MGWCC #378 — Friday, August 28th, 2015 — “M Is for Merl”

IMPORTANT NOTE: As of January 2015 MGWCC is a subscribers-only crossword. The cost is $26 per year, and you can subscribe (or get a free trial month first) here:


What novel title describes this puzzle’s theme mechanism?
read last week’s prompt, and the four theme entries each ended with a parenthetical number:

3-D [Book of the future (1)] = MANUSCRIPT
17-A [Drilling field (2)] = DENTISTRY
31-D [Like urns, usually (3)] = PEDESTALED. Not a great word, but might’ve been a hint that something’s afoot (heh-heh).
64-A [One-word letter closing (4)] = CORDIALLY

First thing to notice is that each of these comes from the Latin for a part of the body: MANUSCRIPT is from manus, hand; DENTISTRY is from dens, tooth; PEDESTALED is from pes, foot; and CORDIALLY is from cor, heart.

Second thing to notice is: the English word for each body part is hiding, with one letter changed, in each row or column of the theme entry: HANA for hand, TROTH for tooth, MOOT for foot, and HEARS for heart. Those four changed letters, in order of the parenthetical numbers, spell out ARMS; and to complete the body parts with their correct letters you might just utter the title of Hemingway’s A FAREWELL TO ARMS, found by 157 entrants.

A number of solvers didn’t get a good click on that answer, since the mechanism can also be interpreted as bringing the ARMS into the grid, not saying farewell to them. I agree that the click could’ve been clearer there, though almost everyone who didn’t get the click still got the answer. But still, the click should be solid and leave no doubt that you’ve got the right answer. I assure you that this week’s meta click will do just that when you get it.

Neville says:

I’ve got to hand it to you: putting ARM in the center of the grid was a nice touch.

Total coincidence! I wasn’t even aware of this until solvers began pointing it out with their entries.

Ale M suggests:

This week’s winner should get a free Mani-Pedi!

And Eduardo found another Hemingway novel, in addition to the meta answer:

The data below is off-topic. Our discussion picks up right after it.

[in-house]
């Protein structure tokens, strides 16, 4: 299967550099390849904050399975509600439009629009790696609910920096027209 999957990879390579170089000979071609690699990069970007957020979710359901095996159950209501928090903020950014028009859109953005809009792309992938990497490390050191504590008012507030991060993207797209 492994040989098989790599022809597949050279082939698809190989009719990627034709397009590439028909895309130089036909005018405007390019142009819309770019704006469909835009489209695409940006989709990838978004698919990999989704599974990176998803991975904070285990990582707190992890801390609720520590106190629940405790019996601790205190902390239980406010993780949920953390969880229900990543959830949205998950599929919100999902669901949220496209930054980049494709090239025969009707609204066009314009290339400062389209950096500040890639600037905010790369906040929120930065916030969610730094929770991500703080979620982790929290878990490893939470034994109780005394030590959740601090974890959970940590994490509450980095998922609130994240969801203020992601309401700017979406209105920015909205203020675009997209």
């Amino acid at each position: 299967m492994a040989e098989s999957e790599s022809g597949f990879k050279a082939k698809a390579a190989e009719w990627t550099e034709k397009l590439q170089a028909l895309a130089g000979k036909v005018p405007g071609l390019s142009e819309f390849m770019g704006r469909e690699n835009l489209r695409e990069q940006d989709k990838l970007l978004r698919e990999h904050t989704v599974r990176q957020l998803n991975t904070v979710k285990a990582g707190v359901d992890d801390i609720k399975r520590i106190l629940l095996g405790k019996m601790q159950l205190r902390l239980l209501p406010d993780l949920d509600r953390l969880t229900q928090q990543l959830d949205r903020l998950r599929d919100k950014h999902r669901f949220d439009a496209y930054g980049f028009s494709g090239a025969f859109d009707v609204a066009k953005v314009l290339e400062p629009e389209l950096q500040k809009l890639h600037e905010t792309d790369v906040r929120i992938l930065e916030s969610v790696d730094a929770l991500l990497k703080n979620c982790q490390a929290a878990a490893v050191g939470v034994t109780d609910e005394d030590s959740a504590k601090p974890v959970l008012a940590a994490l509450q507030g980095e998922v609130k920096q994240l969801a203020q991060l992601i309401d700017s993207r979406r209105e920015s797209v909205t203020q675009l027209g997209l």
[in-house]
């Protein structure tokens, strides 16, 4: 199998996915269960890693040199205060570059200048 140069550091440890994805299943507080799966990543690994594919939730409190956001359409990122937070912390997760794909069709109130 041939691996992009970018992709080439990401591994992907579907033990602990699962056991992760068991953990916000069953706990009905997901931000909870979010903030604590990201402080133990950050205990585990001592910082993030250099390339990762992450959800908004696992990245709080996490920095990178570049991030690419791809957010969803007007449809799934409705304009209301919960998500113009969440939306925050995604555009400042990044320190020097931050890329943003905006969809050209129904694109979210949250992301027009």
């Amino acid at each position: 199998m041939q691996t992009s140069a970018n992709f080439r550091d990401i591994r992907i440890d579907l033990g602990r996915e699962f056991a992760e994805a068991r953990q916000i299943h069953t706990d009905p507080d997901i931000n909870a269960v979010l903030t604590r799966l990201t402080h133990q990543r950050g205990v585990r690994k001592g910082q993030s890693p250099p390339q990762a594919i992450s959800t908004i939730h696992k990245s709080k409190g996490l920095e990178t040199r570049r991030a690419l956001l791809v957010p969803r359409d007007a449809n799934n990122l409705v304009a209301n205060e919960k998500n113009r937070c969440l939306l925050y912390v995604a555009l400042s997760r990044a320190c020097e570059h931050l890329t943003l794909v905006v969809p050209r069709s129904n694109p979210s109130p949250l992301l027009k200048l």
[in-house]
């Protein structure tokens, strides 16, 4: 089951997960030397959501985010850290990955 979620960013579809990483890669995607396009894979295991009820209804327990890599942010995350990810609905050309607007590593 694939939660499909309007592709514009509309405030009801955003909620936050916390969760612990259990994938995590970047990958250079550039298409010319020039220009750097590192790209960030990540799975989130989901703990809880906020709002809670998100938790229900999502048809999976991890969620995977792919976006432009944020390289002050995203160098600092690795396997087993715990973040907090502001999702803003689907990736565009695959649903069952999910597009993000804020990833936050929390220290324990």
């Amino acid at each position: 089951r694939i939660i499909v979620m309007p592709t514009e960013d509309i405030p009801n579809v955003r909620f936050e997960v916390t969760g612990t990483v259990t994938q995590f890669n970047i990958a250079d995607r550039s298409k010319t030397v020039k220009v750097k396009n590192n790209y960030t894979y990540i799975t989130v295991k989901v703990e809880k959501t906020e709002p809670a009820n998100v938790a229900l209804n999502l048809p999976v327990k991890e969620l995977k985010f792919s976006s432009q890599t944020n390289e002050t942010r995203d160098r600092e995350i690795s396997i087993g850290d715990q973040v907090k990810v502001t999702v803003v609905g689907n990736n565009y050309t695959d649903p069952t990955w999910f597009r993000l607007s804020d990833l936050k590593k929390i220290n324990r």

An afterthought: The Sun Also Rises in 3D.

This week’s winner, whose name was chosen at random from the 157 correct entries received, is Josh Graber of Rockton, Ill. In addition to a MGWCC pen, pencil and notepad set, Josh will also receive a signed copy of Jeff Bartsch‘s new crossword-based young adult novel, Two Across.



As you may know by now, crossword legend Merl Reagle passed away suddenly last Saturday at the age of 65. The entire crossword world is as stunned and saddened by Merl’s passing as you might expect. I wrote a tribute discussing Merl’s impact on crossword puzzles here.

I want to share with you just one of the many ways Merl influenced me. In its December 1985 issue, Games reprinted Merl’s final-round themeless from that year’s U.S. Open crossword tournament. I found it so mind-blowing at age 13 that I memorized the solution grid, and over the years have used it as a sort of doodle — scrawling it in textbooks when I was bored in class, on a random piece of graph paper when I had nothing else to do, that kind of thing. To this day I can still write it out from memory, and still have that “how on Earth did he do this?” feeling every time I do.

I think it’s the greatest themeless crossword of the pre-database era — so wide-open and with so many excellent long entries, and all done completely by hand. I’m as amazed now by it as I ever was, so I’d like to share it here:


Thanks for all you were and did, Merl, and farewell.

This week’s contest answer is an adjective that describes Merl Reagle, who passed away suddenly last week. NOTE: please be 100% certain that you read the “Memories of Merl” section of my post today at before solving this meta.

IMPORTANT NOTE: As of January 2015 MGWCC is a subscribers-only crossword. The cost is $26 per year, and you can subscribe (or get a free trial month first) here:

Solve well, and be not led astray by words intended to deceive.

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